Saturday, November 10, 2012

The "evil" of addiction to narcotic drugs

I posted this at DrugWarRant.


Recognizing that addiction to narcotic drugs constitutes a serious evil for the individual and is fraught with social and economic danger to mankind... 
Conscious of their duty to prevent and combat this evil...
‘Deliver us from evil’? – The Single Convention on Narcotic Drugs, 50 years on by Rick Lines [Link]

In the context of international treaty law, this wording is notable in that the Single Convention is the only United Nations treaty characterising the activity it seeks to regulate, control or prohibit as being ‘evil’.   
[Conor]  Gearty is correct, however, in his recognition that the use of such language is highly unusual. Indeed, the unique nature of the use of the language of ‘evil’ in the Single Convention is particularly glaring when considered alongside that used in other treaties addressing issues that the international community considers abhorrent.   
For example, neither slavery, apartheid nor torture are described as being ‘evil’ in the relevant international conventions that prohibit them. Nuclear war is not described as being ‘evil’ in the treaty that seeks to limit the proliferation of atomic weapons, despite the recognition in the preamble that ‘devastation that would be visited upon all mankind’ by such a conflict.
The closest one finds to the language contained in the preamble to the Single Convention to describe drugs is that found in international instruments in the context of genocide. For example, in describing the crimes committed during the Second World War, the Universal Declaration of Human Rights uses the term ‘barbarous acts’, while the Genocide Convention uses the term ‘odious scourge’.
    I have been dependent (I'm trying my best not to use terms like "addict" or "addiction" as I think these are loaded with false meanings and used by the treatment industry to justify coercion and control of the lives of people who use drugs) on opiates for a long time, more than ten years.  I don't steal, commit acts of violence or any other criminal activities beyond using certain drugs "non-medically" (itself a meaningless term simply implying using a drug in ways not approved by the medical-industrial complex that is the FDA, AMA, DEA, ect).  People use drugs for all different reasons so I won't speculate on why other people use opiates, but for me it's always been about self-medication.  Without going into details let me say that, for me, opiates are a far better mood elevator than conventional treatments offered by doctors and yes I've tried many different medications.  There is a small but significant percentage of people who only truly feel well on opiates.  In case you think we're all just a bunch of dirty junkies consider that William Steward Halstead, the "father of American surgery" was also a lifelong morphine user, just one of many examples of men and women who accomplished great feats in many different disciplines while also using opiates.  As Ethan Nadelmann has said (quoting from memory so may not be verbatim), "Some people take drugs and say they feel normal for the first time in their lives.  I've only ever heard that reaction from two drugs: prozac and heroin."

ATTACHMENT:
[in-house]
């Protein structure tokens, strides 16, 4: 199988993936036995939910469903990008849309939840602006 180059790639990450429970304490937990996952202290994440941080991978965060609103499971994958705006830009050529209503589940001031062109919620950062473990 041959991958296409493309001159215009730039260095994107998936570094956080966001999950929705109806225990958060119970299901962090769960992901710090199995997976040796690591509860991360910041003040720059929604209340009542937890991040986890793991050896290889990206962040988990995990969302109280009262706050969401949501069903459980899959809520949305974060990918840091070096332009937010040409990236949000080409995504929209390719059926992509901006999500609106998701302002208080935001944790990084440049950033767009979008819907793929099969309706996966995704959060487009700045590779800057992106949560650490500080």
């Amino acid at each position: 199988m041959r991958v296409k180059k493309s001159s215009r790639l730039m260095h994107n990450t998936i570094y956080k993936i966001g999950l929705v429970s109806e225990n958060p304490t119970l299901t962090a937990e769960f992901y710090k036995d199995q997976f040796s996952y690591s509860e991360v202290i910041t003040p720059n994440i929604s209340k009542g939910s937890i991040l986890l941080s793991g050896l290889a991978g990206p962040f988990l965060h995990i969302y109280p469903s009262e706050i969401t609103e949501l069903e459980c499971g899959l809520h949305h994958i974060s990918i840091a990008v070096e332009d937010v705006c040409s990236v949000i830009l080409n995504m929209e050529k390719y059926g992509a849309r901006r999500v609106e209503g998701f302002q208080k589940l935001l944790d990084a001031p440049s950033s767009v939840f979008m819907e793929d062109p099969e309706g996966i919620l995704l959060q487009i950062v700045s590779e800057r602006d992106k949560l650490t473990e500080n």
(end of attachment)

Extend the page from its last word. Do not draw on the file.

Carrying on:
I have tried methadone which made me quite ill, gaining nearly 100 pounds and experiencing serious cognitive decline.  Suboxone is somewhat better, although nowhere near as good as traditional full-agonists like morphine, oxycodone, fentanyl , heroin, ect.  And God no I don't want naltrexone (Vivitrol),  which has such side effects as liver toxicity and inability to experience pleasure (anhedonia)!  Without a doctor to prescribe, indeed even if I could find such a doctor he/she would be be putting their practice and freedom at risk from the DEA, my choice is between the black market or inferior conventional options.  It is true that I could live without opiates, and I have done so for long periods of time (I try not to use terms like "clean" which implies that people who use drugs are "dirty"), but not without experiencing some loss of quality of life.  When people use drugs like antidepressants for depression or caffeine to increase alertness we don't condemn them for inability to "deal with reality."  Why is my particular form of self-medication a "serious evil for the individual" and "fraught with social and economic danger to mankind."

    The truth is that the convention on narcotic drugs, and all other treaties and policies that support global drug prohibition, are responsible for most of the social and economic danger to mankind caused by drugs.  Global drug prohibition is a serious evil that deserves to be compared to slavery and torture, NOT addiction to narcotic drugs.  Calling addiction to narcotic drugs an evil justifies the execution, arbitrary incarceration and torture (including the standard "cold-turkey" treatment in jails) of people who use opiates, as long as combating narcotics is seen as being good.  I myself have experienced violence at the hands of police simply for being a suspected "drug user."  All in all I would say that I've had it much easier (in no small part to being white) than some of my junkie brethren, so many of whom have histories of childhood abuse, neglect and poverty.  

The sooner we can get rid of these archaic and moralistic international treaties the better.  


  1. Hey Andy, I just read this piece and I was wondering if the majority of the post was you speaking personally or if that was a quote from somewhere?? Let me know......

    1. The beginning sections, which I marked by indented paragraphs, are quotes from the papers linked to above. Everything below "I have been dependent..." is me speaking personally.